I decided to go see this exhibition as an afterthought…it was a toss up between Alex Katz and Soviet Russian illustrators…I chose Soviet Russian art purely based on the fact that it wouldn’t take too long to get there (journey time)…I was expecting a lot of Dadaism and political spiel as well as the fact that I would see amazing picture books…I love picture books! This exhibition has whet my appetite for more…I need to know more about lithography!!!!
At least 80% of the illustrations were lithographs…and I haven’t the foggiest how lithographs are created. And I intend to find out! There were amazing linocuts combined with watercolour, letterpress, gouache and ink illustrations, gouache and collage…now I want to get some gouache. I neglect gouache because I have this notion that the colours are not lightfast!! I’m beginning to realise that experimentation is key and I shouldn’t knock something till I have tried it…(need to stop making assumptions). I thought lithography was some long winded and very complicated printing process and gouache wasn’t worth paying out for tiny tubes of paint (that aren’t even lightfast).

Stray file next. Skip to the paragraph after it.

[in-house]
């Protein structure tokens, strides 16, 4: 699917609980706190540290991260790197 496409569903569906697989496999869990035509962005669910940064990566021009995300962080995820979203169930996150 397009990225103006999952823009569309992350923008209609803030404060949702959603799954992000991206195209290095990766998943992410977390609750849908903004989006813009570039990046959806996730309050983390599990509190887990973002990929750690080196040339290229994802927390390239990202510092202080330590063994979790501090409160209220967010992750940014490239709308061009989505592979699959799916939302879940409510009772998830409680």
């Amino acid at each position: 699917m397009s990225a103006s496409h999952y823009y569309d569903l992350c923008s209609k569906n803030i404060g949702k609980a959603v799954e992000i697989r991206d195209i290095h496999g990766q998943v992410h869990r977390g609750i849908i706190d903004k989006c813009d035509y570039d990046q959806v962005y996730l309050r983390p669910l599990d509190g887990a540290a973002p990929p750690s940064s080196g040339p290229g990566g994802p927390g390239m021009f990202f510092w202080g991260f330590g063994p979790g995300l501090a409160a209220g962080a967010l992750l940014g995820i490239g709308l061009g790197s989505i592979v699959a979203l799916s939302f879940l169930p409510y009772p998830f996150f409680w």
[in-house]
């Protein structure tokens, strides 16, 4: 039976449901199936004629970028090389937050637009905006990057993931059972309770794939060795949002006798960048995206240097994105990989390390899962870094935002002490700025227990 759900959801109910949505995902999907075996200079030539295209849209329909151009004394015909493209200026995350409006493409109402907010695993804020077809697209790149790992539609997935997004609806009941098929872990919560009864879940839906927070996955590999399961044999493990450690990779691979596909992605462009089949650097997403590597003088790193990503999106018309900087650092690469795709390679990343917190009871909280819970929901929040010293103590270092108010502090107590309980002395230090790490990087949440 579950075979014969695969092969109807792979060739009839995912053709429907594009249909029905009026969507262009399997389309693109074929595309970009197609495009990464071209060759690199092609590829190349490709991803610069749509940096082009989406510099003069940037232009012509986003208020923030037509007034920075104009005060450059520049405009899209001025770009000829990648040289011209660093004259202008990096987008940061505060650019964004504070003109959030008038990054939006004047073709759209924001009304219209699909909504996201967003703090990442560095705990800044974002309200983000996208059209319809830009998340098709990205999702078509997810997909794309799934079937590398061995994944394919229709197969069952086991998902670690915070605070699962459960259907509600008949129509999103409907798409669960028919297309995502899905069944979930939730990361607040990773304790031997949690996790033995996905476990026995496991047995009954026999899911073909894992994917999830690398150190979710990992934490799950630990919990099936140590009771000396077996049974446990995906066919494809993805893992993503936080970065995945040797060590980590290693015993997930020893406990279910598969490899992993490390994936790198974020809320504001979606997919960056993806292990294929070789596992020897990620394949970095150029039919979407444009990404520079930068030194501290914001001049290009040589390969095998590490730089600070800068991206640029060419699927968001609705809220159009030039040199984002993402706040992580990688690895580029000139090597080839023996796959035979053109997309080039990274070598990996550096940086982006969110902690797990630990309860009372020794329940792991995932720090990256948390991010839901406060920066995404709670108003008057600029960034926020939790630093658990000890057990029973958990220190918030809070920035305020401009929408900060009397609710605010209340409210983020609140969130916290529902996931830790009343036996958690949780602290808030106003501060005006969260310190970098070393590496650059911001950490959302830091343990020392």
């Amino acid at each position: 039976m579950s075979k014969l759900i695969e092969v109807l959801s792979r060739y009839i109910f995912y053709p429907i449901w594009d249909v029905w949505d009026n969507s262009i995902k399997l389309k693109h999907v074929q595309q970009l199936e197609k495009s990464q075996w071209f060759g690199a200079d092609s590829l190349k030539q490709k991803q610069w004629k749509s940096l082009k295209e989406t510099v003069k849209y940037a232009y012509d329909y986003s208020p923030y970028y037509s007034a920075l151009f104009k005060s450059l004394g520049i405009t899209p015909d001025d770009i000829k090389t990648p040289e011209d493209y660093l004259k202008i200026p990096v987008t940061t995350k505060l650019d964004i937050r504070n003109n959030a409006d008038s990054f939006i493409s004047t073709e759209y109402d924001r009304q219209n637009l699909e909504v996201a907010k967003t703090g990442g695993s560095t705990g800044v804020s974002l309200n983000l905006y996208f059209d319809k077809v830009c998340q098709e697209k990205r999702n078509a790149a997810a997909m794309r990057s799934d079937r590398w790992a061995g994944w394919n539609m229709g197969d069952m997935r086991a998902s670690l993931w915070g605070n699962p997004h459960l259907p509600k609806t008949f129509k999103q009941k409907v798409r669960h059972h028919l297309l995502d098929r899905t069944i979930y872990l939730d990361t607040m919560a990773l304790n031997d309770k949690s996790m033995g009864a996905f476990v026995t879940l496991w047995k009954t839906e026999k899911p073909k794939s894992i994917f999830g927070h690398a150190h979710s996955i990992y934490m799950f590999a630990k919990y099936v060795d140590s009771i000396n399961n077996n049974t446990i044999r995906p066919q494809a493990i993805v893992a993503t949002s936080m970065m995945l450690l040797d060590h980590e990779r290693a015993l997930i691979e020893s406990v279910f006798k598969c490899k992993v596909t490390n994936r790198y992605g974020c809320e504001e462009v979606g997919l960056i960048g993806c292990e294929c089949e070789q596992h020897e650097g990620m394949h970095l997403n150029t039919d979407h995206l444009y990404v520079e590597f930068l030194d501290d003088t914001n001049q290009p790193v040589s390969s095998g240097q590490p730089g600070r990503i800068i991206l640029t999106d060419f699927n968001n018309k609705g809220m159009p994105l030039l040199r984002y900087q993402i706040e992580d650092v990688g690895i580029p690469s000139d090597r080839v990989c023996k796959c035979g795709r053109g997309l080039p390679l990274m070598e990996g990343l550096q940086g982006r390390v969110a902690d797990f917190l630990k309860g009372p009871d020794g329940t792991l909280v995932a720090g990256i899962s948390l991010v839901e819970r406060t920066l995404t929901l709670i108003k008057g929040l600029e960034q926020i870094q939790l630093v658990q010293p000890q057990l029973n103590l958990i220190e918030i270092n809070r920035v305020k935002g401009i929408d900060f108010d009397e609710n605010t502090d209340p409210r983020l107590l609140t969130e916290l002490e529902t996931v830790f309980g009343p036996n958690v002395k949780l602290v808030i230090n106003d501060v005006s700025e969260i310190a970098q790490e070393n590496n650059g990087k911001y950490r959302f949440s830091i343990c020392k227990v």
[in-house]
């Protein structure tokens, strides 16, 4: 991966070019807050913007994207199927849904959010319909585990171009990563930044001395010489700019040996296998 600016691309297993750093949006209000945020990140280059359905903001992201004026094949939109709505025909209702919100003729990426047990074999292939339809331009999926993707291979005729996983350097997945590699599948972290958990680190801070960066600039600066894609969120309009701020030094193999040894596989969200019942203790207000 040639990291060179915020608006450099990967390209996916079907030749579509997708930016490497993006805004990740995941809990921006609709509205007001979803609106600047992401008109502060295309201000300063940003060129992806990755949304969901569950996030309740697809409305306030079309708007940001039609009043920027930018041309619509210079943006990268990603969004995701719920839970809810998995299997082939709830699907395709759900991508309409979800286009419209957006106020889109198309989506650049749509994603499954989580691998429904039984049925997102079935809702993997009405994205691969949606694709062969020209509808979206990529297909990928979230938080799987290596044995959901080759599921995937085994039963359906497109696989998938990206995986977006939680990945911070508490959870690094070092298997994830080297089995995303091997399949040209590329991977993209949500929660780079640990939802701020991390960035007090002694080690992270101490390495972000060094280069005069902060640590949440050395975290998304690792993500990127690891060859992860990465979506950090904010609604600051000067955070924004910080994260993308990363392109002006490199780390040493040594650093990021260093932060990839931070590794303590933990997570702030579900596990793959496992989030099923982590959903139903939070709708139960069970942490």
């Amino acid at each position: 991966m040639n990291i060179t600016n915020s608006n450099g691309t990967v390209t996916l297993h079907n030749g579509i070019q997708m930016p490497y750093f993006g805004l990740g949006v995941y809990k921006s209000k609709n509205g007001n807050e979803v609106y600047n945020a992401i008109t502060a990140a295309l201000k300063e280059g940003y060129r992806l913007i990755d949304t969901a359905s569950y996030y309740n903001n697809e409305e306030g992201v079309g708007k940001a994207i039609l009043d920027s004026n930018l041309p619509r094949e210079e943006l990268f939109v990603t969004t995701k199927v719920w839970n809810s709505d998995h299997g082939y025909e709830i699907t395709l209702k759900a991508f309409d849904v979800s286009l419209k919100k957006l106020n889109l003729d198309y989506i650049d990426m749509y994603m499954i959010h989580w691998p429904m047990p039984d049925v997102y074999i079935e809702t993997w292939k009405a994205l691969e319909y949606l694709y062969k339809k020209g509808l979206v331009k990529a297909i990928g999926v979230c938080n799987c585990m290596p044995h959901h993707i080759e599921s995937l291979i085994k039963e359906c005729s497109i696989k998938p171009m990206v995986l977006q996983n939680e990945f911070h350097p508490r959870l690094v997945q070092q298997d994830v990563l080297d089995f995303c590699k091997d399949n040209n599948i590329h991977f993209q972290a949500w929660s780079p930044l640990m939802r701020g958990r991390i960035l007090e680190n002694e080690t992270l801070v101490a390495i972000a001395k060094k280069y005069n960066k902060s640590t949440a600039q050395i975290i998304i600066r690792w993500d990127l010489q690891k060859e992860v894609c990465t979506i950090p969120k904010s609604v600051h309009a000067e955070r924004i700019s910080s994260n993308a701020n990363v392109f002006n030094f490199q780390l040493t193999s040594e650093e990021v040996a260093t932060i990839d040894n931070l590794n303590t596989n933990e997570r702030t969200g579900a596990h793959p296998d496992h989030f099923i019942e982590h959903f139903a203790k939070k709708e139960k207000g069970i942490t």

“Books are to our time what cathedrals with their frescoes and stained glass were to ages past…Books have become the monuments of modernity”. (El Lissitzky)
To top it off, this exhibition was being shown in the House of Illustration..my first time ever of visiting this gallery set up by Quentin Blake and some renowned illustrators.
The Quentin Blake collection…what can I say? Amazeballs! Gobsmackingly so!
The gift shop stocks graphic novels by Neil Gaiman, a book written by Beatrix Potter and illustrated by Quentin Blake, books by Roald Dahl and so many interesting editions by contemporary illustrators. Right now, I’m buzzing…and looking forward to seeing the Alex Katz exhibition at the Serpentine Gallery, I’m sure that would be another very informative learning curve!